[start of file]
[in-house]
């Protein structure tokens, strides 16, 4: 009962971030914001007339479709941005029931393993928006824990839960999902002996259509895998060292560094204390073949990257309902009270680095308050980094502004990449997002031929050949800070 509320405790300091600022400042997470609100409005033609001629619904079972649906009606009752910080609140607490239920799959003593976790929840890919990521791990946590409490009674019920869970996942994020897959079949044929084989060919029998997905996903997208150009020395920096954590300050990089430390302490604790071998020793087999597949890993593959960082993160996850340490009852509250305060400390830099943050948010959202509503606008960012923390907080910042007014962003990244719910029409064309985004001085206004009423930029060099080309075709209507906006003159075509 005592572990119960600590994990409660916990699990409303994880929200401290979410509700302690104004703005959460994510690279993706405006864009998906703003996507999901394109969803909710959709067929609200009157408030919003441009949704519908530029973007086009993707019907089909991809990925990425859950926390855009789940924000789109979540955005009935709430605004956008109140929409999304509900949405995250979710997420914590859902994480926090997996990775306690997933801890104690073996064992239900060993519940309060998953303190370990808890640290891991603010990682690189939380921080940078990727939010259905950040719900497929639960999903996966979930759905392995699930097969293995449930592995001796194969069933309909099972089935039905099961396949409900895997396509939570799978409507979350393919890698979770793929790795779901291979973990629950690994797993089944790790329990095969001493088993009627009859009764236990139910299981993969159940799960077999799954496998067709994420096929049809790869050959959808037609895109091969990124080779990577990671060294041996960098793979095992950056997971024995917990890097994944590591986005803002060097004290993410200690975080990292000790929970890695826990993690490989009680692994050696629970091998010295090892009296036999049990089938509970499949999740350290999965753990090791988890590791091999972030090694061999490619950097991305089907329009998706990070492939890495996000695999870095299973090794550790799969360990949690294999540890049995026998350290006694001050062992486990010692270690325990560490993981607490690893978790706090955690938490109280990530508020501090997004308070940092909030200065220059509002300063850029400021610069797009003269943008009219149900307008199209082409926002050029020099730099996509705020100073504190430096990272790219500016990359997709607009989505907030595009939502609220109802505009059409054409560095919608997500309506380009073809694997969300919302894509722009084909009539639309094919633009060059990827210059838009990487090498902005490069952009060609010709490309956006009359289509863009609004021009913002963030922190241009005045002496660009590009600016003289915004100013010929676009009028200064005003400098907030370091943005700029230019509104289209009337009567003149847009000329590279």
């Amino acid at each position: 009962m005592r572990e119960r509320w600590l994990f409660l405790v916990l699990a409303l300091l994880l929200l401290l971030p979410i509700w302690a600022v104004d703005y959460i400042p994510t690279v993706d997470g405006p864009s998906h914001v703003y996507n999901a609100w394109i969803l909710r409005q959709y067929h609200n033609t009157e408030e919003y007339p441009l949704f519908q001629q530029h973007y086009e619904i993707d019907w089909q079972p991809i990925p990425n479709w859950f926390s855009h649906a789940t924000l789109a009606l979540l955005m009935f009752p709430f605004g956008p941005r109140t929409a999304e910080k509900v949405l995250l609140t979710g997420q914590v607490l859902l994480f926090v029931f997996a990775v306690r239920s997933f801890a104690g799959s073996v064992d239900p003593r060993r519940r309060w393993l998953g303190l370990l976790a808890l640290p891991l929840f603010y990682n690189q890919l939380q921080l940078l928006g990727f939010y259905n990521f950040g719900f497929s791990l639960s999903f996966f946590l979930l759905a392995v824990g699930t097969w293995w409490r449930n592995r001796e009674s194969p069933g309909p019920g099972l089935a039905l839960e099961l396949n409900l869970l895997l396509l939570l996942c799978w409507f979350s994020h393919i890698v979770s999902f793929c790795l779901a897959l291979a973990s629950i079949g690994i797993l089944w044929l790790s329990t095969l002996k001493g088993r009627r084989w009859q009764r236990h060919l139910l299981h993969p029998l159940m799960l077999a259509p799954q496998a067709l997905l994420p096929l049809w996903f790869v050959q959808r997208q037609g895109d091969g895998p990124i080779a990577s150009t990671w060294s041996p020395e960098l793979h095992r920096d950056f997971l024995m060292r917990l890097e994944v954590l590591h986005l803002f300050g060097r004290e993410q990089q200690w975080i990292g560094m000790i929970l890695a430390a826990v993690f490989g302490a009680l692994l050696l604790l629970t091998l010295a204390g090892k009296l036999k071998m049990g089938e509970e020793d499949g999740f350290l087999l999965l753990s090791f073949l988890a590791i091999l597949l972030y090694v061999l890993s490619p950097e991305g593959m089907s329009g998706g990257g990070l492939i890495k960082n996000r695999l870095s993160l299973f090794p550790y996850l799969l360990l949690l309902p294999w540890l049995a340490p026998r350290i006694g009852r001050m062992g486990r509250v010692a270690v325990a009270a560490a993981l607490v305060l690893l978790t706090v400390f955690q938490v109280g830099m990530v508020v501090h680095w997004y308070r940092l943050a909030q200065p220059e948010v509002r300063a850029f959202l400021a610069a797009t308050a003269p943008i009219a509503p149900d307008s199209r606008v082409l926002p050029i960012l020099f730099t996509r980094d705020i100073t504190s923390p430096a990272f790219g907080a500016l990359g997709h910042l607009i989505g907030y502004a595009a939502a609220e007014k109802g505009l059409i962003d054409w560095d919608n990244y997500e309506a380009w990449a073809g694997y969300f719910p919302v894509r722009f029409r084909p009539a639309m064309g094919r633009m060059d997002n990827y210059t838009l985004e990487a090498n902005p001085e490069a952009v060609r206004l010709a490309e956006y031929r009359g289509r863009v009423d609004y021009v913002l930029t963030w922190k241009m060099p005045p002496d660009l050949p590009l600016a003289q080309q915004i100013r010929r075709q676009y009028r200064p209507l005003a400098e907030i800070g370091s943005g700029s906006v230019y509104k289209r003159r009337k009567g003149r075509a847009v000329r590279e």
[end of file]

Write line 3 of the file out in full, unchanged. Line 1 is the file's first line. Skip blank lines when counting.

């Amino acid at each position: 009962m005592r572990e119960r509320w600590l994990f409660l405790v916990l699990a409303l300091l994880l929200l401290l971030p979410i509700w302690a600022v104004d703005y959460i400042p994510t690279v993706d997470g405006p864009s998906h914001v703003y996507n999901a609100w394109i969803l909710r409005q959709y067929h609200n033609t009157e408030e919003y007339p441009l949704f519908q001629q530029h973007y086009e619904i993707d019907w089909q079972p991809i990925p990425n479709w859950f926390s855009h649906a789940t924000l789109a009606l979540l955005m009935f009752p709430f605004g956008p941005r109140t929409a999304e910080k509900v949405l995250l609140t979710g997420q914590v607490l859902l994480f926090v029931f997996a990775v306690r239920s997933f801890a104690g799959s073996v064992d239900p003593r060993r519940r309060w393993l998953g303190l370990l976790a808890l640290p891991l929840f603010y990682n690189q890919l939380q921080l940078l928006g990727f939010y259905n990521f950040g719900f497929s791990l639960s999903f996966f946590l979930l759905a392995v824990g699930t097969w293995w409490r449930n592995r001796e009674s194969p069933g309909p019920g099972l089935a039905l839960e099961l396949n409900l869970l895997l396509l939570l996942c799978w409507f979350s994020h393919i890698v979770s999902f793929c790795l779901a897959l291979a973990s629950i079949g690994i797993l089944w044929l790790s329990t095969l002996k001493g088993r009627r084989w009859q009764r236990h060919l139910l299981h993969p029998l159940m799960l077999a259509p799954q496998a067709l997905l994420p096929l049809w996903f790869v050959q959808r997208q037609g895109d091969g895998p990124i080779a990577s150009t990671w060294s041996p020395e960098l793979h095992r920096d950056f997971l024995m060292r917990l890097e994944v954590l590591h986005l803002f300050g060097r004290e993410q990089q200690w975080i990292g560094m000790i929970l890695a430390a826990v993690f490989g302490a009680l692994l050696l604790l629970t091998l010295a204390g090892k009296l036999k071998m049990g089938e509970e020793d499949g999740f350290l087999l999965l753990s090791f073949l988890a590791i091999l597949l972030y090694v061999l890993s490619p950097e991305g593959m089907s329009g998706g990257g990070l492939i890495k960082n996000r695999l870095s993160l299973f090794p550790y996850l799969l360990l949690l309902p294999w540890l049995a340490p026998r350290i006694g009852r001050m062992g486990r509250v010692a270690v325990a009270a560490a993981l607490v305060l690893l978790t706090v400390f955690q938490v109280g830099m990530v508020v501090h680095w997004y308070r940092l943050a909030q200065p220059e948010v509002r300063a850029f959202l400021a610069a797009t308050a003269p943008i009219a509503p149900d307008s199209r606008v082409l926002p050029i960012l020099f730099t996509r980094d705020i100073t504190s923390p430096a990272f790219g907080a500016l990359g997709h910042l607009i989505g907030y502004a595009a939502a609220e007014k109802g505009l059409i962003d054409w560095d919608n990244y997500e309506a380009w990449a073809g694997y969300f719910p919302v894509r722009f029409r084909p009539a639309m064309g094919r633009m060059d997002n990827y210059t838009l985004e990487a090498n902005p001085e490069a952009v060609r206004l010709a490309e956006y031929r009359g289509r863009v009423d609004y021009v913002l930029t963030w922190k241009m060099p005045p002496d660009l050949p590009l600016a003289q080309q915004i100013r010929r075709q676009y009028r200064p209507l005003a400098e907030i800070g370091s943005g700029s906006v230019y509104k289209r003159r009337k009567g003149r075509a847009v000329r590279e």